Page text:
Even as more and more feature films use visual effects, deadlines shortenfor the creation and completion of those effects. Postproduction houses areconstantly in search of systems that will allow them to meet intenseeffects deadlines. Workstations must be beefed-up, and input and outputdevices must be fast. This is why postproduction facilities such asDigiscope are looking to laser technology for their output needs.Digiscope’s future strategy is to concentrate on film compositing as wellas film scanning and recording. To this end, the company recently addedAutologic’s LUX Laser Cinema Recorder.
There are a variety of reasons why we investigated laser technology forfilm recording. Being a compositing facility, one of our goals is to outputthe highest quality product. That led us to Kodak’s 5244 film stock andlaser technology. While we do have in-house CRT film recorders, there arecompromises with cathode-ray tube technology. Laser technology eliminatesthose compromises.
When we originally looked at laser technology, it was for our own in-houseuse-the ability to control 100 percent of the process and offer the highestquality product. But we then saw that the I/O (input/output) departmentcould become its own entity; we could offer fast, high-quality scanning andrecording services to other postproduction facilities. Since we have someof the top I/O people in the industry, combined with the latest technology,I felt we could offer a good solution to others.
The other reason we looked at laser technology is that producers anddirectors are becoming more knowledgeable and sophisticated with respect tovisual effects. These days they are asking specifically for laser output.
“We looked at the various laser film recorders in the market, as well as aCRT recorder that claimed to have laser-like quality,” says Tommy Hooper,operations manager at Digiscope. “Well, two of the three laser recordersare no longer available on the market, and the CRT unit, while a good one,was still not of the caliber you’d get with a laser recorder. There’sanother laser recorder which is supposed to come on the market in eithermiddle or late 1999, but we didn’t want to wait that long. And withAutologic being in the Los Angeles area, we thought we’d get betterservice. With tight production deadlines, neither we nor other post housescan afford to be down.”
The LUX laser recorder has been in-house for just over six months. The setup went well. We basically rolled it in, booted up, and output film thenext day. The next month was taken up with calibration-we needed to createa lot of different LUTs (color Look-Up Tables) to handle our specificneeds. We have output quite a bit through the LUX and, at press time, areworking on Enemy of the Stateand Wing Commander.
The positive angle to laser technology is its unequaled quality and speed.We looked at CRT film recorders that could output to Kodak’s 5244, but thequality is definitely better with a laser recorder, and it is significantlyfaster. We would need up to four CRT recorders to match the output speed weget with one laser recorder.
The cons to laser technology? Because of differences in the technology,lasers can be more finicky. You can not get away with tolerances you couldget away with using CRT technology. Also, service contracts are anecessity. It follows that with the higher cost of a laser device (to acomparable CRT), service contracts are more expensive. The service we havereceived from Autologic has been superb, however. Autologic understandsdeadlines because of its laser technology used in the newspaper market.Their service technician, Sabio, is here in the middle of the night if weneed him.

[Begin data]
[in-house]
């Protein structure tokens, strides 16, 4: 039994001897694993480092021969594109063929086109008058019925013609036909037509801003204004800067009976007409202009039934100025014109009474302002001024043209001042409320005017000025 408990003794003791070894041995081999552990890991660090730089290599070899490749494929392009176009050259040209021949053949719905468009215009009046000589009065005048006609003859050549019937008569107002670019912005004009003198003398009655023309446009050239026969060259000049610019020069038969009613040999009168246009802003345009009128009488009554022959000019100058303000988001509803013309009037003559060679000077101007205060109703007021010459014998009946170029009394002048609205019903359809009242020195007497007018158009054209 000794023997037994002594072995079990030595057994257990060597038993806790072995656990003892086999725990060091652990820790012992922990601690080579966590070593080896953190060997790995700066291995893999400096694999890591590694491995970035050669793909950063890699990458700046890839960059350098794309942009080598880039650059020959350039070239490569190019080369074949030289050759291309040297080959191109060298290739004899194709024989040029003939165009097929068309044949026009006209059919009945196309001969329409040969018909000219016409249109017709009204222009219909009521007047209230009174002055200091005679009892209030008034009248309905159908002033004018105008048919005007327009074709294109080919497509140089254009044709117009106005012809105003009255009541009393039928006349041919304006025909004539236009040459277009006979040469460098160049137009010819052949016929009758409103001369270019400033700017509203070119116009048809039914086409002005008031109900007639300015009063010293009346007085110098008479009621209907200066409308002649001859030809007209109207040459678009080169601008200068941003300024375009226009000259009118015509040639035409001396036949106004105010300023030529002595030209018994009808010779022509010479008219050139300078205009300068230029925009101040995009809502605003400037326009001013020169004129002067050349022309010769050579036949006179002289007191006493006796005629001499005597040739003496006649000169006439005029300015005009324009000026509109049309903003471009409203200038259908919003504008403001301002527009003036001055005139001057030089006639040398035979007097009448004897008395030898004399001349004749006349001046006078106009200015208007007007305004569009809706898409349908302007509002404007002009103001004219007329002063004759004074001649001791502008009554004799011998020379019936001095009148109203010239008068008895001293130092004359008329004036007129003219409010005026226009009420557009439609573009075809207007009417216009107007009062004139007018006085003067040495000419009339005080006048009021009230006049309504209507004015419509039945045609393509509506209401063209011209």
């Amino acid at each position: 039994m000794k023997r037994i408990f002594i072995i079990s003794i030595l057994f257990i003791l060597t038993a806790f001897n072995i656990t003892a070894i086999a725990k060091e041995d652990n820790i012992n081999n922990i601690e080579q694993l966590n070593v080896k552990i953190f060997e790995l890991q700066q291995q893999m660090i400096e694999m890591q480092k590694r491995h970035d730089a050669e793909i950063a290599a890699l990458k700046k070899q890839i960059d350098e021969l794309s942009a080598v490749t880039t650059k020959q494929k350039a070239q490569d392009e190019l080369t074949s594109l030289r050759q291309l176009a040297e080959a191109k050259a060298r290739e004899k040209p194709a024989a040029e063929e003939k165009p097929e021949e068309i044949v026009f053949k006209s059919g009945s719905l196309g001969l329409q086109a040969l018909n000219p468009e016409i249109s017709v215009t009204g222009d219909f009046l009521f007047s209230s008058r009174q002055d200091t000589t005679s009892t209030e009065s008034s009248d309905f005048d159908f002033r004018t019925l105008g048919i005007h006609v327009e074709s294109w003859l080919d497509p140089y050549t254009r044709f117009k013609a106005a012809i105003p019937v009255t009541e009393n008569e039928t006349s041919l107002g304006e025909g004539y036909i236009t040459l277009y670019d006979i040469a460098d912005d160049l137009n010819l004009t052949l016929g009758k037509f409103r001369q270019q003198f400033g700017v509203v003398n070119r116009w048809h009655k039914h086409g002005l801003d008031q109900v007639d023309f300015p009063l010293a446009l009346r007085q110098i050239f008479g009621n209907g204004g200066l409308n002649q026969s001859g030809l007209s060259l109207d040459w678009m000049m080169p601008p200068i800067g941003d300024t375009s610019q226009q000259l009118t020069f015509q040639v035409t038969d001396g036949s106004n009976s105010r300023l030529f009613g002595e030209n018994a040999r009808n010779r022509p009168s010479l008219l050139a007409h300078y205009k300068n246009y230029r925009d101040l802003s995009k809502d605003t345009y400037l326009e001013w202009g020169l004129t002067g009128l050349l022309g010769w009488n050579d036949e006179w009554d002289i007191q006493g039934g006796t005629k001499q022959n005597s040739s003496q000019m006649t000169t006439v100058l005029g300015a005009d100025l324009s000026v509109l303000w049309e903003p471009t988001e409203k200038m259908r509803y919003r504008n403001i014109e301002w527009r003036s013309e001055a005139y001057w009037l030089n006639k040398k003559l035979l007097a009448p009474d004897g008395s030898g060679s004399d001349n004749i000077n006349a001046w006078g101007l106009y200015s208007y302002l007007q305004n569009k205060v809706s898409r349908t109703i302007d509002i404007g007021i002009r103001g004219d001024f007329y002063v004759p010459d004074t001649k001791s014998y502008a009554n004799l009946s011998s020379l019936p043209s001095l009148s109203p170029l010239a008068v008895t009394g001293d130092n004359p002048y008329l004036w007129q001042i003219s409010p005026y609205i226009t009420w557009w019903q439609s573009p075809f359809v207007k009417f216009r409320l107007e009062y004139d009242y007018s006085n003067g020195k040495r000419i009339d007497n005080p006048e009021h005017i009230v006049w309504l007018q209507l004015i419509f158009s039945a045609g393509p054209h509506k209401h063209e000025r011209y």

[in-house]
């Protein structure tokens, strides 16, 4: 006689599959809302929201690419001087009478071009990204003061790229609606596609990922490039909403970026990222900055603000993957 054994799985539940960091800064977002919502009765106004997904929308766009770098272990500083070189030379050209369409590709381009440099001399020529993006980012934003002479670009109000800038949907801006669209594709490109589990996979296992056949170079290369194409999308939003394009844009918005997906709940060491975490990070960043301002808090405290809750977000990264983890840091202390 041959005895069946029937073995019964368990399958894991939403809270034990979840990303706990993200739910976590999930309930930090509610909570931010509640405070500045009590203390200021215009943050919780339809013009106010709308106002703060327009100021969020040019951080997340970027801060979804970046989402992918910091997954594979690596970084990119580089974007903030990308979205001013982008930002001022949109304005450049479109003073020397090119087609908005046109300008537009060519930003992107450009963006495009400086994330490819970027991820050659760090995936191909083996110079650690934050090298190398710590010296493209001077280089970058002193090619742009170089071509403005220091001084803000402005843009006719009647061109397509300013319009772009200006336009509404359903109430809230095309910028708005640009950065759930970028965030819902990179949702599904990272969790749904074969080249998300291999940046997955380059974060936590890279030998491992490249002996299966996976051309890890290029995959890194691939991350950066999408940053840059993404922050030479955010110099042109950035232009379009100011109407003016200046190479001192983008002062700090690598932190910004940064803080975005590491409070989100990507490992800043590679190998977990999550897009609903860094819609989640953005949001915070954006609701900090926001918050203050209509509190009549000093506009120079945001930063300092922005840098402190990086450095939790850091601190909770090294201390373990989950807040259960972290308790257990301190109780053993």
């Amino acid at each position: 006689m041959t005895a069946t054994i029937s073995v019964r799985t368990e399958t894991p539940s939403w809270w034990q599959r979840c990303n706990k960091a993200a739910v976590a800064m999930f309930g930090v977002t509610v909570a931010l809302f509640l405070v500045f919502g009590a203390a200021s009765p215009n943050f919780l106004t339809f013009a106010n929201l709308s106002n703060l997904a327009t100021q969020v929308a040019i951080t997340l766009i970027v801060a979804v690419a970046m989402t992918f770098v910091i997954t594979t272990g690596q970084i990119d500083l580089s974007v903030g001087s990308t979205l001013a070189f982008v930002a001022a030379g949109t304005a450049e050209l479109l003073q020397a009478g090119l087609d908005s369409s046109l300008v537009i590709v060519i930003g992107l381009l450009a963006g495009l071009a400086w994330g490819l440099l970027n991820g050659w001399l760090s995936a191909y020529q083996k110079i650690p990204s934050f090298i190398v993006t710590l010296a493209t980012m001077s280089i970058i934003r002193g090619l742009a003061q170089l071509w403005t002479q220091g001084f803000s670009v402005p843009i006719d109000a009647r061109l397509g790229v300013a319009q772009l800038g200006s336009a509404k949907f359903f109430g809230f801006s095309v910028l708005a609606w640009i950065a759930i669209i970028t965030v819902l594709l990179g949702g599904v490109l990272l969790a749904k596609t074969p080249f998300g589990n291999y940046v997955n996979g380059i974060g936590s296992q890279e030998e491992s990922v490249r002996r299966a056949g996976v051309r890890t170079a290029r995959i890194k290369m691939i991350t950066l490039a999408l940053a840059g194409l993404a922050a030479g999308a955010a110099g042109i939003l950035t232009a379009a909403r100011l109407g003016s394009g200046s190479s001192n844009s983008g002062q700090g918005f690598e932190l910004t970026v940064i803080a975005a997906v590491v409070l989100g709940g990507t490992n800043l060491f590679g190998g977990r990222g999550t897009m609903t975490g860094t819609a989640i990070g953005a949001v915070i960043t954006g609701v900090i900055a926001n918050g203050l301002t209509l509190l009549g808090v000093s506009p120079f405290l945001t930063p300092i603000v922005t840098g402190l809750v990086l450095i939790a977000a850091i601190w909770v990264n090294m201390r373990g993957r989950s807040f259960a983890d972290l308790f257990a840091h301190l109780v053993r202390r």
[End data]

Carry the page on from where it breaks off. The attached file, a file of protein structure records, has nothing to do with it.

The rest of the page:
Of course, you still need a capable staff. Laser technology, likeeverything else, is a tool. Without talented people, you will not get thebest results. Currently we find we have had to write some of our own(proprietary) software for the LUX. Luckily, that was not a problem. But itwould be nice to have more. For example, the software setup came with onlya basic driver. It added an extra step, but that was all right. Iunderstand that Autologic and Quantel are discussing a direct interface,which would be great, as we have two Quantel Dominos along with our fourInfernos. To have the Dominos tweaked specifically to the laser wouldprovide us with the best product for our clients regardless of the box usedduring the composition of the film.
Paul Howarth of our digital imaging department started out in optical workand eventually moved to scanning and recording.
“The biggest advantages to laser technology are its speed and that it workswell with 5244, the stock of choice,” he says. “For example, with the LUX,we can image a 2K image in six seconds, which is significantly faster thanCRT recorders. Also, laser technology won’t flare the way CRT technologydoes, especially on 5244 stock. Finally, the laser’s convergence andalignment is exacting, which is what we need.”
As more movies use visual effects and deadlines get tighter, it will becomethe norm, not the exception, for postproduction facilities to acquire thelatest, most powerful technology such as laser film recording technology.Facilities will look for scanners, workstations, and laser recorders thatwork together to produce the highest-quality product. We did at Digiscope,and it was the right decision for our clients.
Tom Thill is co-president of Digiscope, a division of American ColorGraphics. Digiscope concentrates on feature films (projects includeIndependence Day, Godzilla, Blade, Small Soldiers, and Armageddon) andcommercials. The company’s tools include four Discreet Logic Infernos, twoQuantel Dominos, an Oxberry scanner, a Domino scanner, and two Solitairefilm recorders. For more information, contact Santa Monica-based Digiscopeat (310) 315-6060, or visit www.digiscope.com.